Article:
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Developmental Consequences of Defective ATG7-Mediated Autophagy in Humans


Collier, Jack J; Guissart, Claire; Oláhová, Monika; Sasorith, Souphatta; Piron-Prunier, Florence; et al; Bahr, Angela; Azzarello-Burri, Silvia; Rauch, Anita (2021). Developmental Consequences of Defective ATG7-Mediated Autophagy in Humans. New England Journal of Medicine, 384(25):2406-2417.

Abstract

BACKGROUND

Autophagy is the major intracellular degradation route in mammalian cells. Systemic ablation of core autophagy-related (ATG) genes in mice leads to embryonic or perinatal lethality, and conditional models show neurodegeneration. Impaired autophagy has been associated with a range of complex human diseases, yet congenital autophagy disorders are rare.

METHODS

We performed a genetic, clinical, and neuroimaging analysis involving five families. Mechanistic investigations were conducted with the use of patient-derived fibroblasts, skeletal muscle-biopsy specimens, mouse embryonic fibroblasts, and yeast.

RESULTS

We found deleterious, recessive variants in human ATG7, a core autophagy-related gene encoding a protein that is indispensable to classical degradative autophagy. Twelve patients from five families with distinct ATG7 variants had complex neurodevelopmental disorders with brain, muscle, and endocrine involvement. Patients had abnormalities of the cerebellum and corpus callosum and various degrees of facial dysmorphism. These patients have survived with impaired autophagic flux arising from a diminishment or absence of ATG7 protein. Although autophagic sequestration was markedly reduced, evidence of basal autophagy was readily identified in fibroblasts and skeletal muscle with loss of ATG7. Complementation of different model systems by deleterious ATG7 variants resulted in poor or absent autophagic function as compared with the reintroduction of wild-type ATG7.

CONCLUSIONS

We identified several patients with a neurodevelopmental disorder who have survived with a severe loss or complete absence of ATG7, an essential effector enzyme for autophagy without a known functional paralogue. (Funded by the Wellcome Centre for Mitochondrial Research and others.).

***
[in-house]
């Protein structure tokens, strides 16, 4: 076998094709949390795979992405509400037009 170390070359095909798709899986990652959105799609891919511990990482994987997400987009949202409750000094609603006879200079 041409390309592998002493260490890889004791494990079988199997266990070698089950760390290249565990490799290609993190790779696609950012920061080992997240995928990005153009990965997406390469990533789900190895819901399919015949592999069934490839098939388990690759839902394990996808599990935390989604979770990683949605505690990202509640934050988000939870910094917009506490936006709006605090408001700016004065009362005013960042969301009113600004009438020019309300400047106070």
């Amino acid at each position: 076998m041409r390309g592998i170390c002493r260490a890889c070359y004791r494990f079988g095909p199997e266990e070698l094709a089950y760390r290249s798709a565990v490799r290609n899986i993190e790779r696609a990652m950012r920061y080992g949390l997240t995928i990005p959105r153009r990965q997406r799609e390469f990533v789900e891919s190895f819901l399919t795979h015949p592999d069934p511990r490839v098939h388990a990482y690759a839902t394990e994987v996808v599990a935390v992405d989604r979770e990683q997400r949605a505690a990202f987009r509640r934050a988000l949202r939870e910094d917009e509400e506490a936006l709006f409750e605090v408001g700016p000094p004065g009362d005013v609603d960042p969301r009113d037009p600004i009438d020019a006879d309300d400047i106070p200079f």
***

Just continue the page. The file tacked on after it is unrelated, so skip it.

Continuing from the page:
Abstract

BACKGROUND

Autophagy is the major intracellular degradation route in mammalian cells. Systemic ablation of core autophagy-related (ATG) genes in mice leads to embryonic or perinatal lethality, and conditional models show neurodegeneration. Impaired autophagy has been associated with a range of complex human diseases, yet congenital autophagy disorders are rare.

METHODS

We performed a genetic, clinical, and neuroimaging analysis involving five families. Mechanistic investigations were conducted with the use of patient-derived fibroblasts, skeletal muscle-biopsy specimens, mouse embryonic fibroblasts, and yeast.

RESULTS

We found deleterious, recessive variants in human ATG7, a core autophagy-related gene encoding a protein that is indispensable to classical degradative autophagy. Twelve patients from five families with distinct ATG7 variants had complex neurodevelopmental disorders with brain, muscle, and endocrine involvement. Patients had abnormalities of the cerebellum and corpus callosum and various degrees of facial dysmorphism. These patients have survived with impaired autophagic flux arising from a diminishment or absence of ATG7 protein. Although autophagic sequestration was markedly reduced, evidence of basal autophagy was readily identified in fibroblasts and skeletal muscle with loss of ATG7. Complementation of different model systems by deleterious ATG7 variants resulted in poor or absent autophagic function as compared with the reintroduction of wild-type ATG7.

CONCLUSIONS

We identified several patients with a neurodevelopmental disorder who have survived with a severe loss or complete absence of ATG7, an essential effector enzyme for autophagy without a known functional paralogue. (Funded by the Wellcome Centre for Mitochondrial Research and others.).

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Additional indexing

Item Type:Journal Article, refereed, original work
Communities & Collections:04 Faculty of Medicine > Institute of Medical Genetics
Dewey Decimal Classification:570 Life sciences; biology
610 Medicine & health
Scopus Subject Areas:Health Sciences > General Medicine
Language:English
Date:24 June 2021
Deposited On:07 Jul 2021 12:13
Last Modified:25 Apr 2024 01:37
Publisher:Massachusetts Medical Society
ISSN:0028-4793
OA Status:Green
Free access at:PubMed ID. An embargo period may apply.
Publisher DOI:https://doi.org/10.1056/NEJMoa1915722
PubMed ID:34161705
  • Content: Published Version
  • Language: English